But I have a Very Domineering Spouse!
There are many reasons couples separate and divorce. Alcohol dependency and infidelity tend to top the list. However, in many cases, a domineering spouse and bring in a close third place. This is not a gender specific concept — both husbands and wives can both be on the receiving end of emotional dominance.
Some indicators that you have a dominant spouse:
- Are you ever put down because you hold a differing viewpoint than your spouse? They may try to emotionally control you by pushing you into believing that you are wrong and they are right. And this coaxing likely continues until you give in.
- Is your spouse critical of your friends? Disliking your friends and trying to keep you away from them is a form of isolation to make you more dependent on your spouse.
- Has your spouse ever looked through your call history, text messages or emails? Then questioned you as to why you were in communication with someone so often?
- Does your spouse control all of the money? Do you know passwords to banking accounts?
- Have you ever been on the receiving end of non-verbal signs to change your behavior, such as to stop speaking and keep your thoughts and opinions to yourself?
Although a dominant spouse can make things difficult for you, it doesn’t mean that your opinions and needs don’t matter. At Carolina Divorce Mediators, we work with couples such as this on a regular basis. We are very much aware of any spouse who attempts to control the other, the discussion, or the mediation to meet their agenda. And we won’t let that happen. We keep the playing field level at all times, allowing and encouraging both parties to speak without interruption or criticism.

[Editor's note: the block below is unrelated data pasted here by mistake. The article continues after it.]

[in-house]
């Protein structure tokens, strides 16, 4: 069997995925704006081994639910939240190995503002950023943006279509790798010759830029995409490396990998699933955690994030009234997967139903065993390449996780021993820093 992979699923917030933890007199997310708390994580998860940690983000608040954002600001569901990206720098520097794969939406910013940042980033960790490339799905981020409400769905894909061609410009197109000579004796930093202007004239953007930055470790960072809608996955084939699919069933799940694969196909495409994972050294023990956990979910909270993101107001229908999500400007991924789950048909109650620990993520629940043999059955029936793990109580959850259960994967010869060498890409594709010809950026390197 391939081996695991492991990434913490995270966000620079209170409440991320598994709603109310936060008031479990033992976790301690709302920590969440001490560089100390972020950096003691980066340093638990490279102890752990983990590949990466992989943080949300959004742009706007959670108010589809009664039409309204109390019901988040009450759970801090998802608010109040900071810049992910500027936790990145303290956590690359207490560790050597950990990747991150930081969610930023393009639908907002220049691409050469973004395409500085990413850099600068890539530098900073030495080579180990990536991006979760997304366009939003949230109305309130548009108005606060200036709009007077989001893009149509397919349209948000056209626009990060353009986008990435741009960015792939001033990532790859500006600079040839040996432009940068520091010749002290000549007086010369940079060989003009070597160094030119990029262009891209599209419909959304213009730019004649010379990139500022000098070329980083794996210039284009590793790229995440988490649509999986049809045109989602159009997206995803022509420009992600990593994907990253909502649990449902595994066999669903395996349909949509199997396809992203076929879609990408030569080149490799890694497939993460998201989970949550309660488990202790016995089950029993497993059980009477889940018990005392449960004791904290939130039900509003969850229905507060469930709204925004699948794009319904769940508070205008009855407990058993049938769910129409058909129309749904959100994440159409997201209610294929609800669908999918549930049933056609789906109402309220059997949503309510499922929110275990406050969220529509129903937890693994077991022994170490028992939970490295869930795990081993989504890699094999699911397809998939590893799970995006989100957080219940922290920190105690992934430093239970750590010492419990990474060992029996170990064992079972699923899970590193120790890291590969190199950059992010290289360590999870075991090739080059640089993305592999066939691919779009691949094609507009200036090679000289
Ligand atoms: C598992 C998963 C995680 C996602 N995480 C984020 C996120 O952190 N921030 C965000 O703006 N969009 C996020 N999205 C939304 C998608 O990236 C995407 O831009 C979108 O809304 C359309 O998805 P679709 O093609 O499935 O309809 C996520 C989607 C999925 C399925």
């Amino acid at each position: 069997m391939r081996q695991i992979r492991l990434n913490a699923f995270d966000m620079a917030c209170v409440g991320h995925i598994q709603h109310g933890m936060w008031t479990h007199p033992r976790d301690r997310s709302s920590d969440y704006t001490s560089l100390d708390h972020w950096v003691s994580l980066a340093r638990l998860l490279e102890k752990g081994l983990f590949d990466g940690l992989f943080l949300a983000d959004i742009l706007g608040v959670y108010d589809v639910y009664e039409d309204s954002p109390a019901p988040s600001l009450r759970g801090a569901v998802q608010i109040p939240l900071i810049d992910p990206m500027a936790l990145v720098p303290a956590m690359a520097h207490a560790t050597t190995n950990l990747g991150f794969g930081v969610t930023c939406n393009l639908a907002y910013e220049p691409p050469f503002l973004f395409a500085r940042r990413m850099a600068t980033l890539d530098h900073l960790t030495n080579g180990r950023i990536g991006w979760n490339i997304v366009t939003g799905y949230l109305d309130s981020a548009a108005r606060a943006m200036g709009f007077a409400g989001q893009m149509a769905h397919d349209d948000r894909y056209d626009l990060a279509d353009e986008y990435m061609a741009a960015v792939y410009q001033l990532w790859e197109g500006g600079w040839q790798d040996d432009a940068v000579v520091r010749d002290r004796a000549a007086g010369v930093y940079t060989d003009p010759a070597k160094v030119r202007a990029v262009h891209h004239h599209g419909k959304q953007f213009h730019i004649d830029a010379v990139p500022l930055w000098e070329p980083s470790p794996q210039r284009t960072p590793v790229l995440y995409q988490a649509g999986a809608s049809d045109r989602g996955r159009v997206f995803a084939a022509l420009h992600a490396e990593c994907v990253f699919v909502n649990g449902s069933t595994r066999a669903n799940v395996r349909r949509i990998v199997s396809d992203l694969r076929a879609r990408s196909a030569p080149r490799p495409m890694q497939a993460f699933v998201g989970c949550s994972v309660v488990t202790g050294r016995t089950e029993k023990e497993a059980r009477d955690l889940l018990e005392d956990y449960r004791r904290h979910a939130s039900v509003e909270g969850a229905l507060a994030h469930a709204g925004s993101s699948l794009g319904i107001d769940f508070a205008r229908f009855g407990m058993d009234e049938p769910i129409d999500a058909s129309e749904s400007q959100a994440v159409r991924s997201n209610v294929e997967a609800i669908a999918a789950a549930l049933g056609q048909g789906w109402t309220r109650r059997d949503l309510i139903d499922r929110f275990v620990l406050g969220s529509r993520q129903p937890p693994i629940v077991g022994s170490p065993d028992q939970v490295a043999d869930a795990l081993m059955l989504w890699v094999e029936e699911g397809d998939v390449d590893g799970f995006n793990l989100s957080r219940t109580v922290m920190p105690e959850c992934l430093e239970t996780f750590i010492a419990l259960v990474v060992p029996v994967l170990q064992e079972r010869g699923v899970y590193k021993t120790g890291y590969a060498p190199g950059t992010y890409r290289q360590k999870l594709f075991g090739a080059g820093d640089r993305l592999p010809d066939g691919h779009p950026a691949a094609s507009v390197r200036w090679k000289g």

If you feel your spouse is dominant, here are few things you can do to help your mediation go more productively:
- Turn and face your spouse making direct eye contact when you are stating your needs and feelings.
- Be clear in what you are saying. Don’t “seek approval” from your spouse after every sentence.
- Don’t place blame. You may want something, but don’t say it is “because of your spouse”.
- Focus on the positive. Although you may feel there is not much to be positive about, try your children. Most all parents love and care deeply for them.
In the end
Know that your opinions and needs matter and that your voice will be heard. Know that your mediator is quite skilled in recognizing a dominant, manipulating spouse and will not allow that behavior to affect the outcome of your mediation. Please remember that your spouse’s opinions and needs also matter. It is not about letting one take advantage of the other, it is about helping the two of you reach an agreement that works for both of you.
Mediation is a great tool in your toolbox. Even though your spouse may be dominant, it doesn’t mean that you have to use a bulldog attorney and go into the ring. A skilled, competent mediator should be able to facilitate your mediation to a very successful conclusion.